What’s In A Bigot?


A reader disagrees with me:

Andrew, you may not like calling opponents of same-sex marriage “bigots” – and doing so may not be in the best interests of gay marriage – but it doesn’t change the reality: they are bigots. If your goal is advocacy or politics or politeness, then I can understand avoiding the word, “bigot” to describe them. But if your goal is truth, then I think it is unavoidable.

They believe their relationships are better than ours – deserving of special recognition. That means they must also believe that THEY are better than us. Why? Because they have that special something that allows them to get married in the first place. We don’t, because we are gay. Once married, they are nurtured in their relationships, growing in ways that they believe are unavailable to us. We are not allowed marriage because we are lesser. Having been denied the benefits of marriage, we fall even further behind. They may not wish to admit that they hold these beliefs. We must force them to do so.

Being a bigot doesn’t make you a monster, but it does put you on the wrong side of history. You don’t have the right to imagine that you would have hid runaway slaves in 1860 or marched with Dr. King a hundred years later. That’s because you are standing with the bigots today. That’s because you are one.

I think it’s possible to be merely leery of change in such an important social institution – a small-c conservative predisposition that is not interchangeable with bigotry. But as the years go by and the actual benefits of this reform deepen and the negative impact proves to be a chimera, then you do find a residue of bigotry that is indeed bigotry. Think of the evolution of an honest, decent man like David Blankenhorn and the rigid, permanent anti-gay agenda of Robbie George. Abroad, the pure hatred is much more visible (see above).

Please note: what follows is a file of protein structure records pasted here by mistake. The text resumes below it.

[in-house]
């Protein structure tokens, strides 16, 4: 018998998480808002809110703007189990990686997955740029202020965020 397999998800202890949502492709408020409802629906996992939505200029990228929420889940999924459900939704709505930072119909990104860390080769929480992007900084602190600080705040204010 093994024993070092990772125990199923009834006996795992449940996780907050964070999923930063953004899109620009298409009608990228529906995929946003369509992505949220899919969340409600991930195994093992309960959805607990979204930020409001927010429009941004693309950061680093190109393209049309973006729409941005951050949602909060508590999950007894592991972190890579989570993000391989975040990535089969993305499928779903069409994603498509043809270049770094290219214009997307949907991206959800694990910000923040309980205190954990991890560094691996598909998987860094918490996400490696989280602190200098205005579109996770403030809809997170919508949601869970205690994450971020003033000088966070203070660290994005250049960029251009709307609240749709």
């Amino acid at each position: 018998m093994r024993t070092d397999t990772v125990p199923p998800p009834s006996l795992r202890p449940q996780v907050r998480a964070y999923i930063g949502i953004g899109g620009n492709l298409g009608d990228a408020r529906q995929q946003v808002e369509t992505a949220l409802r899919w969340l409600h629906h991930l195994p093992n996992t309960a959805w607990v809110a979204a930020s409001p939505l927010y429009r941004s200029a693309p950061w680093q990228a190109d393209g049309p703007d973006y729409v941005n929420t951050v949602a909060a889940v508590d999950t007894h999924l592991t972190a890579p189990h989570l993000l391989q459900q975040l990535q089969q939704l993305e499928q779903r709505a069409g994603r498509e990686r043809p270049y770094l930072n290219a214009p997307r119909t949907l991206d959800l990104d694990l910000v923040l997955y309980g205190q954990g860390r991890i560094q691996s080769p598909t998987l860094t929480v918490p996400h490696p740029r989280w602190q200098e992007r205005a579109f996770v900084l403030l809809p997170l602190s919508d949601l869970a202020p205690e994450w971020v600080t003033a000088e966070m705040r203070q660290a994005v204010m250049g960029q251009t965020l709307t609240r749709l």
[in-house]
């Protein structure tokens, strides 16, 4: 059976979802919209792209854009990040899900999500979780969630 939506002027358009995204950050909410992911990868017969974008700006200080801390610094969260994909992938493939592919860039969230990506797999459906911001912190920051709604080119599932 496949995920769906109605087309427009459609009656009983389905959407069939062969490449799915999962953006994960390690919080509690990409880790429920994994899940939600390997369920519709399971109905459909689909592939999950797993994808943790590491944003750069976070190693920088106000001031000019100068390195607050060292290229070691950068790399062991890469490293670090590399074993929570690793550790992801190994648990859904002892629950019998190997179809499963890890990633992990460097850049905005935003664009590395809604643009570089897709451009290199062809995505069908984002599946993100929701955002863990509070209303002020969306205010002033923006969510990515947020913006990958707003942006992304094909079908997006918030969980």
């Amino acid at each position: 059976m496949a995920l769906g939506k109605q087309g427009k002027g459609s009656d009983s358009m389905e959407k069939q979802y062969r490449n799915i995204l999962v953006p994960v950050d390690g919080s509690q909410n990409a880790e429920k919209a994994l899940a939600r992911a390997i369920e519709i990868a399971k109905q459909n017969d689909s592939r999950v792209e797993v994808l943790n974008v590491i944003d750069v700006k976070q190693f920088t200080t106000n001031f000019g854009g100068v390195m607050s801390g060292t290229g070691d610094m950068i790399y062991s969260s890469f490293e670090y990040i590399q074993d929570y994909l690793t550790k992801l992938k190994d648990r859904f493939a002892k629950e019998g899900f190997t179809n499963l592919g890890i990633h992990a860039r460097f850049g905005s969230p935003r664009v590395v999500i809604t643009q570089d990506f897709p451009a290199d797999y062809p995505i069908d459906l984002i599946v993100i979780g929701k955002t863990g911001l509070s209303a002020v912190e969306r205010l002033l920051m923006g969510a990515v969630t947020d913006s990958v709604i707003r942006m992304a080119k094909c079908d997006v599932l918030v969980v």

But even then, for purely strategic reasons, I prefer not to cast out heretics with that word, and work on persuading them to be converts. I once described the goal of Virtually Normal – written at a time when marriage equality was still a joke to many – as getting past the dynamic of one side yelling perverts and the other side yelling bigots. That has some emotional satisfaction for both sides, but it achieves nothing, and closes dialogue, rather than opening it. And dialogue is what supporters of marriage equality should always want – because our arguments are so much better. Another reader backs me up:

I have a lot of sympathy for the idea that not every opponent of gay marriage is a bigot. The problem is that I don’t think there is a simple binary between good people who respect gay people and therefore accept marriage equality and evil people who wish to take away the fundamental right of a loving couple to marry.

While I don’t detect animus – a required component in my own personal definition of “bigotry” – in every argument opposing gay marriage, I do detect a certain condescension, and more often than not, an inability to understand the subject at hand. Is Maggie Gallagher a bigot for opposing gay marriage? No. I do think she has certain prejudices that prevent her from seeing the fundamental equality between male-male love, female-female love, and male-female love. Is Ben Carson a bigot for opposing gay marriage? Not necessarily for that reason. But the guy did compare homosexuality to pedophilia and bestiality in one sentence. I had no problem with Johns Hopkins disinviting him from speaking at graduation.

Of course, this says nothing of the many casual bigots, the dudes who can’t stand a fag, who also happen to support gay marriage. It was possible to think or even say the word “nigger” and still support desegregation.

People are usually much more complicated that one word “bigot” can convey.

(Photo: Unknown anti-gay activist hits Russia’s gay and LGBT rights activist Nikolai Alexeyev (C) during unauthorized gay rights activists rally in cental Moscow on May 25, 2013. Moscow city authorities on May 15 turned down demands for a gay rights rally, but Alexeyev said he would fight a ban in court. By Andrey Svitailo/AFP/Getty.)